State Partners with Robins Air Force Base To Produce Software Specialists
By Sheron Smith
In Macon State's most important economic development partnership to
date, the college and Robins Air Force Base are launching a state-sponsored
project to produce more software specialists for one of the nation's
key defense logistics centers.
Mike Hale, left, director of MSC's
Institute for Information Management, talks with Andy Adsit,
center, cheif of the engineering branch at the Warner Robins
Air Logistics Center, and Clay Mims, cheif of the resources
branch, software engineering, at WR-ALC. The college is partnering
with Robins on an ICAPP project.
by Sheron Smith
Under Georgia's Intellectual Capital Partnership Program, Macon
State will provide an intensive, six-month IT education program
for 15 engineers currently employed at Robins to help them in their
work with high-tech airborne systems and other software technology.
The Base has faced a shortage of software specialists and other
knowledge workers who are crucial to attracting new workload and
remaining competitive with other air logistics facilities in the
Robins Air Force Base powers the Central Georgia region's economy
as one of the state's largest employers. With some 26,000 military,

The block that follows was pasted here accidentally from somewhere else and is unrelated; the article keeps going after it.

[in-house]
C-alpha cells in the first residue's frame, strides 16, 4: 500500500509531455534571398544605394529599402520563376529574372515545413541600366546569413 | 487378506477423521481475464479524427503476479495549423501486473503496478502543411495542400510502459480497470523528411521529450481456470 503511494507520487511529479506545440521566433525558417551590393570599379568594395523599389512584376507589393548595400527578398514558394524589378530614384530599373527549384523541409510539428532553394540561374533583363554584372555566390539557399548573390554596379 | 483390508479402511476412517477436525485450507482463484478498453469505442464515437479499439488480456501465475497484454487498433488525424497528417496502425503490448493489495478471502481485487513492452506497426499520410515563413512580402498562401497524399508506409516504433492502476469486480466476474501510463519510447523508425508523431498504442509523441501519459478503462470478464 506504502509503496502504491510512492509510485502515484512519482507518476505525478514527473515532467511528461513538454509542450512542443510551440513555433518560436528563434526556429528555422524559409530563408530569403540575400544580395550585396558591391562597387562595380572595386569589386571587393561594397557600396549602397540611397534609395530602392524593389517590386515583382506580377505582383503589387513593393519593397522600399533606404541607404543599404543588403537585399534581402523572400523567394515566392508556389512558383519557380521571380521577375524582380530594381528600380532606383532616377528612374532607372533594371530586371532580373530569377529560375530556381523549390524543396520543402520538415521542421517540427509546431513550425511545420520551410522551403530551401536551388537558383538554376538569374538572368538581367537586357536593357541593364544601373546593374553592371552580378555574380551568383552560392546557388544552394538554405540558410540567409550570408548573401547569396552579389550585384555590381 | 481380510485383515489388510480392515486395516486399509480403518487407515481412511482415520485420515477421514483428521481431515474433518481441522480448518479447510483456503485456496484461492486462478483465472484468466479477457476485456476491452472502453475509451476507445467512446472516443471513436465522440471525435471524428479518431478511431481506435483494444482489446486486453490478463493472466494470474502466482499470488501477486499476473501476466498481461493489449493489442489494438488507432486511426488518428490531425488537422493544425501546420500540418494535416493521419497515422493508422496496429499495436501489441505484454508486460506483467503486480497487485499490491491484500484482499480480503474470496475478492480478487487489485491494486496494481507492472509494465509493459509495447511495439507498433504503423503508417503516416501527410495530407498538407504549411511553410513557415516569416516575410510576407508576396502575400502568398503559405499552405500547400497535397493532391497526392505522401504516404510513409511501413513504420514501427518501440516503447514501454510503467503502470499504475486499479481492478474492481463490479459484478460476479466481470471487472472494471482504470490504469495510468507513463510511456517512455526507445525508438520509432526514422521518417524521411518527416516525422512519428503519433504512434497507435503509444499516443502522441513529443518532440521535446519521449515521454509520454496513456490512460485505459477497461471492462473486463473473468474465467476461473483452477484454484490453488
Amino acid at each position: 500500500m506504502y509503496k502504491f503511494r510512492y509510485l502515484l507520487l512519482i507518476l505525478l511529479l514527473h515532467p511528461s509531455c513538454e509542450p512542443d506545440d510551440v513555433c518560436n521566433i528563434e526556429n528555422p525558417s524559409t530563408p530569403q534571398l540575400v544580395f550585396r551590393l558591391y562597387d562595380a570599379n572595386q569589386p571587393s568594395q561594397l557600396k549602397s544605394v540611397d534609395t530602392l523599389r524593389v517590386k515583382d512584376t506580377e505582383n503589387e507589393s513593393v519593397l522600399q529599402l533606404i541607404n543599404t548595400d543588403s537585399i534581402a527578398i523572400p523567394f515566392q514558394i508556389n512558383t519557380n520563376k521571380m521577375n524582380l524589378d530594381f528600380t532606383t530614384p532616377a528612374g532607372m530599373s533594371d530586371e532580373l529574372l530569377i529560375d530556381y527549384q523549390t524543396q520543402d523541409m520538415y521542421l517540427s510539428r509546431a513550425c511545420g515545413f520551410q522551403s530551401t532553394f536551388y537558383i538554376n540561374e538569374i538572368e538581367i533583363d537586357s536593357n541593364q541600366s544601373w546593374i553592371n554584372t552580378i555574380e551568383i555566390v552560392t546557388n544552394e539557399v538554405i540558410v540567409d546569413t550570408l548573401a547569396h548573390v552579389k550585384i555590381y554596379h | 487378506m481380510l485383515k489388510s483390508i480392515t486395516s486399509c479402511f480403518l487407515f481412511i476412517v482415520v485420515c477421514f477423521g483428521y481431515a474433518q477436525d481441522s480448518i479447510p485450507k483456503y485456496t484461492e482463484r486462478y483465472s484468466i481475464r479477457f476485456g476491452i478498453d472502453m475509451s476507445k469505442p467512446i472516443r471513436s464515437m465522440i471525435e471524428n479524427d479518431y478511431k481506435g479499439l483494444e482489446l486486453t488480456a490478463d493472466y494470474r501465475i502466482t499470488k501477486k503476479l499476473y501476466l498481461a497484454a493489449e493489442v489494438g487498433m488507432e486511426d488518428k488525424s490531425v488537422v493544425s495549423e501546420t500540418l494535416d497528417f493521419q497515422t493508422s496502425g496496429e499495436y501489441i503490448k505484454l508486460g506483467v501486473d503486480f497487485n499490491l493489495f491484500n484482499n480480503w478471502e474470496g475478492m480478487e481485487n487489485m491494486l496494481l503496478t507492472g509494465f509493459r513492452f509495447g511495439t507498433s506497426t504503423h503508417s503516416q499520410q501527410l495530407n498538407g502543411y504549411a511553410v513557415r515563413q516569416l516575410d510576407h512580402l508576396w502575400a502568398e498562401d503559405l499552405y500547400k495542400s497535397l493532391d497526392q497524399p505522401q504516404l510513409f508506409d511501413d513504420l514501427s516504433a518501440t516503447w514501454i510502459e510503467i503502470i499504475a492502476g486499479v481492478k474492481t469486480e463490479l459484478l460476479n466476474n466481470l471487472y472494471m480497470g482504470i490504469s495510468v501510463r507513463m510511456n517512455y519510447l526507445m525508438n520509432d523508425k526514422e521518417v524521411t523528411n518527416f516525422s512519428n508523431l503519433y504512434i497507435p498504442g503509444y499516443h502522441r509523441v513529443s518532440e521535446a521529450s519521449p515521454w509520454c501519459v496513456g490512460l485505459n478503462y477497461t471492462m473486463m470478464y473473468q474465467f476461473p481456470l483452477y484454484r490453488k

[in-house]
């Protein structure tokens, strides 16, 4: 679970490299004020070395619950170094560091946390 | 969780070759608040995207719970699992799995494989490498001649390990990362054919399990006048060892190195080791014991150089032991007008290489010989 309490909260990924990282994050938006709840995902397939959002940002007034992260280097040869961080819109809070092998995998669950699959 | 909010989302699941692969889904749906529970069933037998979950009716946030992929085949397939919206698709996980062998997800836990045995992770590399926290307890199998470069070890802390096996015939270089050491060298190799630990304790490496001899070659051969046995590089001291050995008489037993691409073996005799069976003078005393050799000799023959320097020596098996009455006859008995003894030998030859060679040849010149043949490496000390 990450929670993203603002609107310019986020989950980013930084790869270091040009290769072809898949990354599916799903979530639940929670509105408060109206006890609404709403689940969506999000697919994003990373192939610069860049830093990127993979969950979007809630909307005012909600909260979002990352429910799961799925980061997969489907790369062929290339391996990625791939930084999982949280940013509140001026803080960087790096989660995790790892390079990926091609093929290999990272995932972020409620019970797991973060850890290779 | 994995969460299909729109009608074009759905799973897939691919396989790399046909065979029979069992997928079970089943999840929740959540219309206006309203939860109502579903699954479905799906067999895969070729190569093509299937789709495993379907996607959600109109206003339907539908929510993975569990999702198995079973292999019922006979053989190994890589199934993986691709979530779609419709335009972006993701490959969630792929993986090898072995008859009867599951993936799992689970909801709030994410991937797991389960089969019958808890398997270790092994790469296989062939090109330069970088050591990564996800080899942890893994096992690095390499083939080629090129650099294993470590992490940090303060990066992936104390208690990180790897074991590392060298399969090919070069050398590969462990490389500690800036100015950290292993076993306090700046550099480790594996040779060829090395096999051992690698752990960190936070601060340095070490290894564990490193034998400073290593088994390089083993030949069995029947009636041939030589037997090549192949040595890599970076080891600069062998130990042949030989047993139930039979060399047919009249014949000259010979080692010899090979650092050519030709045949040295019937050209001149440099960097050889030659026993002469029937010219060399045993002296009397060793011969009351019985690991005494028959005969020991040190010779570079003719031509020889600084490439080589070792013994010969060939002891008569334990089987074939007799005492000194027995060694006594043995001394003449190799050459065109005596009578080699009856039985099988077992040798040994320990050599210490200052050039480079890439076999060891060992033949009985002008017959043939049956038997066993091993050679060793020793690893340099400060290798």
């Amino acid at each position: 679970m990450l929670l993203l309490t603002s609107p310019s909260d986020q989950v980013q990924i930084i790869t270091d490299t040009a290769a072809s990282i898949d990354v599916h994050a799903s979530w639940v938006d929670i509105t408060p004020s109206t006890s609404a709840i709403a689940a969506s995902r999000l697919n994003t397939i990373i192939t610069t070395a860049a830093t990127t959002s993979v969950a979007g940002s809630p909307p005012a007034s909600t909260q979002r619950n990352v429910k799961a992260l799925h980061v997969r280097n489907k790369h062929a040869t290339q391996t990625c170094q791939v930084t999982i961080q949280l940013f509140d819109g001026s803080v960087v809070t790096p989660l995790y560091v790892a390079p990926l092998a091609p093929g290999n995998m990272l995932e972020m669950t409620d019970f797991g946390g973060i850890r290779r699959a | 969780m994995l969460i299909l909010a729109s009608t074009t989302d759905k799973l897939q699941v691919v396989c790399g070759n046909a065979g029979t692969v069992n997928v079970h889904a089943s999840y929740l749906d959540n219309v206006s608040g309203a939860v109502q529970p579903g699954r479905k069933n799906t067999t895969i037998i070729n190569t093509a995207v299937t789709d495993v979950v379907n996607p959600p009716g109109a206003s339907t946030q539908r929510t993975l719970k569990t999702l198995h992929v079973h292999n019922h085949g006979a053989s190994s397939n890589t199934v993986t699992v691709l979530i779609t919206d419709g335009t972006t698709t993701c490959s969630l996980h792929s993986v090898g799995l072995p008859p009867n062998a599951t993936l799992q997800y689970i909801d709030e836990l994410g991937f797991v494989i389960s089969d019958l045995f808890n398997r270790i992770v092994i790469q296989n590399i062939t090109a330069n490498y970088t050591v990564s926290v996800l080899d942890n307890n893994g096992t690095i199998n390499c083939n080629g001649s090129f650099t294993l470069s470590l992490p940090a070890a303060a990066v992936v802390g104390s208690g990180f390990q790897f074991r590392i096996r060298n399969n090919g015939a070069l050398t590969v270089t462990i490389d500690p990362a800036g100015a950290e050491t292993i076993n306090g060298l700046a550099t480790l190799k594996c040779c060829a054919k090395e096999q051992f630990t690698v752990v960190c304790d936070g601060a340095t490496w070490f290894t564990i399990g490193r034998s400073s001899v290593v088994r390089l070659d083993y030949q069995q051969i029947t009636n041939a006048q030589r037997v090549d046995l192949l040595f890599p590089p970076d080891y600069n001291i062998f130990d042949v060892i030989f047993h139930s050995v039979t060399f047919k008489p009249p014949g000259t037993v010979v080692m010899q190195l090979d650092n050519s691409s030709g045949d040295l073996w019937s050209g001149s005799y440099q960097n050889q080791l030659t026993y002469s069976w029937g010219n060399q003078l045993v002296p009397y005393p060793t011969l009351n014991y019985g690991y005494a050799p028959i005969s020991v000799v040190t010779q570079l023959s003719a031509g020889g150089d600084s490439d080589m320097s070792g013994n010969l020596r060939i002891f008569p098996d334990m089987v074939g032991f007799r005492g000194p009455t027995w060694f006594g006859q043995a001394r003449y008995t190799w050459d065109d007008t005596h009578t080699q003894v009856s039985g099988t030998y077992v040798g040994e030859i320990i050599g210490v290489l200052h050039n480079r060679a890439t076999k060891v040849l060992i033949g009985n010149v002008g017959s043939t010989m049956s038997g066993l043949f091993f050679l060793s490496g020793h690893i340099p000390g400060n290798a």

civilian and contract workers, the Base has an annual net payroll
of $901 million and an annual retiree payroll of more than $400
million. According to a conservative formula used by the Air Force,
Robins' economic impact on Georgia is $3.2 billion a year.
"Given the significance of the Base, we're excited about the
opportunity to help accelerate the training of some of their personnel,"
said Dr. Bill Elieson, chair of Macon State's IT division, which
crafted the curriculum. "Many Air Force employees are already
in our IT program, so this is another chance to share our resources
to support the mission at Robins."
Andrew H. Adsit, chief of the engineering branch at the Warner
Robins-Air Logistics Facility, called the partnership a win-win-win
situation for the state, the Base and the college.
"The state wins by retaining workload that may otherwise go
elsewhere," he said. "Macon State wins by adding educational
opportunities and Robins wins by having a flexible workforce."
ICAPP is a state-funded economic development incentive program
that allows Georgia colleges and universities to hire instructors,
renovate facilities and buy the technology necessary to customize
education programs for companies that rely on knowledge workers
to grow their business.
ICAPP's purpose is to increase the high-tech employee pool in order
to attract new companies and allow existing ones to thrive. Generally,
students chosen for ICAPP projects take classes full-time for six
months and are guaranteed jobs with the partner company upon successful
completion of the program. Students are usually eligible to receive
HOPE Grants for tuition and others financial aid.
The ICAPP project with Robins will work a bit differently. The
initial class of 15 students will be made up of degreed engineers
who already work at the base but have their academic training in
specialties outside the software arena. They will continue their
jobs while taking classes full-time. Tentative plans call for filling
future ICAPP classes with other Robins employees and using the program
to recruit new talent for the increasingly sophisticated defense
technologies that will be supported at the Base.